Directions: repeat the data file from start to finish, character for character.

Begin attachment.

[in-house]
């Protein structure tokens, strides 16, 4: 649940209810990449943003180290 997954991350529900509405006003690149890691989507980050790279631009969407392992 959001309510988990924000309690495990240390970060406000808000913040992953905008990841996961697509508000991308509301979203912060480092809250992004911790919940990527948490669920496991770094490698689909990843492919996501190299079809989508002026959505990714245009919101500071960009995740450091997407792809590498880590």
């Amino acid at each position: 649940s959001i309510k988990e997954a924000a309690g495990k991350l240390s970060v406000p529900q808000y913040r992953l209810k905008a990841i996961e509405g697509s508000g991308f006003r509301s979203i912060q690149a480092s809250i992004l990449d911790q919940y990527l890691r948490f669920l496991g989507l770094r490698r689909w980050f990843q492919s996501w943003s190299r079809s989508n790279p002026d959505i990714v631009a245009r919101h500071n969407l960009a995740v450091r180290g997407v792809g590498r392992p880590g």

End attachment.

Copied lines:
[in-house]
């Protein structure tokens, strides 16, 4: 649940209810990449943003180290 997954991350529900509405006003690149890691989507980050790279631009969407392992 959001309510988990924000309690495990240390970060406000808000913040992953905008990841996961697509508000991308509301979203912060480092809250992004911790919940990527948490669920496991770094490698689909990843492919996501190299079809989508002026959505990714245009919101500071960009995740450091997407792809590498880590």
């Amino acid at each position: 649940s959001i309510k988990e997954a924000a309690g495990k991350l240390s970060v406000p529900q808000y913040r992953l209810k905008a990841i996961e509405g697509s508000g991308f006003r509301s979203i912060q690149a480092s809250i992004l990449d911790q919940y990527l890691r948490f669920l496991g989507l770094r490698r689909w980050f990843q492919s996501w943003s190299r079809s989508n790279p002026d959505i990714v631009a245009r919101h500071n969407l960009a995740v450091r180290g997407v792809g590498r392992p880590g």